The more worldly Americans become, the more likely they are to favour diplomacy over unilateral punitive sanctions to punish "bad" foreign countries, according to a poll to be released this week.
The survey found that these Americans felt that sanctions and embargoes not only isolate the nations against which they are aimed, thus minimising any engagement to influence them, but also ultimately results in hurting American business and costing American jobs.
The survey was conducted by First International Resources, an international business and risk management company based in Fort Lee, New Jersey, and the polling organisation Penn, Schoen & Berland.
Sanctions have been a major political tool of the Clinton administration, whether imposed unilaterally or collectively through the United Nations or groups like the Group of Eight (G-8) industrialised countries.
But in recent years, Congress, which ironically passed these laws have become critical of these sanctions, as lawmakers have found that their constituencies have lost jobs and markets to European and other countries in Asia that have picked up the slack when U.S. goods have been banned from being sold or exported to certain countries.
Last year Congress moved within a day to lift some of the economic sanctions against India and Pakistan, when it was found that American grain farmers in the mid-west were losing out on exporting to India and Pakistan.
Since then there has been a loud cry in Congress to lift all the other remaing sanctions against India in particular, since it's a democracy, while Pakistan hasn't got much sympathy since the overthrow of a democratically elected government in October last year by a military junta.
The survey found that when Americans remain parochial about foreign affairs, or when their leaders do not adequately provide information or publicise and explain their policy thinking, they become wholly dependent on the long-established stereotypes of "bad" and "good" nations, reminiscent of "the good guys" and "the bad guys" during the Cold War when any country not siding with the U.S. against the erstwhile Soviet Union were considered the latter and surrogates of Moscow.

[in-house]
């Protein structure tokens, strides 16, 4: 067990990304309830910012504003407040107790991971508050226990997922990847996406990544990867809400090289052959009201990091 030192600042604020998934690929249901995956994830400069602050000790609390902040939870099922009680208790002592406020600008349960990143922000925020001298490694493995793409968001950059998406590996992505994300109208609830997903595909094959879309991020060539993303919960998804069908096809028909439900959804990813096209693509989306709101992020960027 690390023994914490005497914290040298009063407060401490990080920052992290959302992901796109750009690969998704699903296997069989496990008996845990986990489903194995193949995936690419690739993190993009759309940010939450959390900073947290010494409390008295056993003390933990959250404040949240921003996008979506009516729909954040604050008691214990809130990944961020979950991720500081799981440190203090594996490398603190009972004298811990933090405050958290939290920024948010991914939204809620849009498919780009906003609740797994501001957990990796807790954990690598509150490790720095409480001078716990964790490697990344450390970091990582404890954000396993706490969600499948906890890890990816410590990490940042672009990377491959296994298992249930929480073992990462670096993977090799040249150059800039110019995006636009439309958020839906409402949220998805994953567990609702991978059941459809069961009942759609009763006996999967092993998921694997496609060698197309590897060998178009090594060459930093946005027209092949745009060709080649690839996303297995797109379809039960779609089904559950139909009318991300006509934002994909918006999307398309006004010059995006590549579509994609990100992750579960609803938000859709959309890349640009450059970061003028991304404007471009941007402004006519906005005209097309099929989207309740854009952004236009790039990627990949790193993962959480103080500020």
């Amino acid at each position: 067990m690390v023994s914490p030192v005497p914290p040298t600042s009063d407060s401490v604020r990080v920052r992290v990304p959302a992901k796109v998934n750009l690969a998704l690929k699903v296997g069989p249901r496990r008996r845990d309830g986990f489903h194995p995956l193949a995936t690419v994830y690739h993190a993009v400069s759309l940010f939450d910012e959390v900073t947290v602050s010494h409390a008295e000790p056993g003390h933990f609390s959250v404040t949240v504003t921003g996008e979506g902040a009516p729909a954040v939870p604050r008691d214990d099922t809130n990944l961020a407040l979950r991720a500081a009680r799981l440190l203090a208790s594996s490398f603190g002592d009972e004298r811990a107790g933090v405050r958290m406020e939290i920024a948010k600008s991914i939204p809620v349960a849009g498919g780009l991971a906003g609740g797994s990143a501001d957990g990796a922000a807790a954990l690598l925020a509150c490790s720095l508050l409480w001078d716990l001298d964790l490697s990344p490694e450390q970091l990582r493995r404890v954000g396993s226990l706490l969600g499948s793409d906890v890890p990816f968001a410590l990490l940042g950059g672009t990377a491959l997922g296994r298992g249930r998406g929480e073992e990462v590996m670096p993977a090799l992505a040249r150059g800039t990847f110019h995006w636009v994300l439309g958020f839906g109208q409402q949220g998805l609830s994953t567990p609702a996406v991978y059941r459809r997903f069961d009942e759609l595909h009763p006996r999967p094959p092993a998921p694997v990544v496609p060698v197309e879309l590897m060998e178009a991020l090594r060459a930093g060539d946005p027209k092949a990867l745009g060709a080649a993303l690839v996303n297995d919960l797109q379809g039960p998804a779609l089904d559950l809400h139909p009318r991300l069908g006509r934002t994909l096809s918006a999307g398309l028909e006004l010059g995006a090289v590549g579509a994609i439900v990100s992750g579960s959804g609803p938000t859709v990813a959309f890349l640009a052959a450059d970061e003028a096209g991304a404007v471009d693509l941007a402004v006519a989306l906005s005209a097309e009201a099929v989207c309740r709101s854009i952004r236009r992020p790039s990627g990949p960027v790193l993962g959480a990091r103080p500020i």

Donny First, vice president at First International Resources, told India Abroad News Service in an interview that the focus of the survey was on the U.S. punitive sanctions imposed against Iran. A question on the favourability or unfavouribility of sanctions was also asked in a "general way" about Iraq, Libya, Serbia, China and Israel, "and a couple of countries in Europe like England and France."
He said India or Pakistan, slapped with sanctions after their tit-for-tat nuclear tests in May 1998, were not mentioned at all in the survey.
The respondents in the general public, the survey found, knew very little about Iran and the recent political changes there, including gains by moderates in parliamentary elections. Meanwhile, among the so-called "knowledgeable elites," 58 per cent had heard about the shifts towards moderation in Iran.
"Both the general public and the elites believe it is extremely important to keep channels of communication open with countries like Iran," the poll concluded, "and that penalising or isolating rogue countries is not the way to get them to change."
The New York Times, which had published the survey, said it found that while Americans continued to think that sanctions should remain a tool of foreign policy and that big business would from time to time have to make sacrifices because of embargoes, respondents in both groups preferred sanctions to be imposed through international organisations.
They also expressed concern about the use of sanctions if American jobs were at risk, and when presented with facts about American losses, were more likely to want sanctions lifted, or at least eased.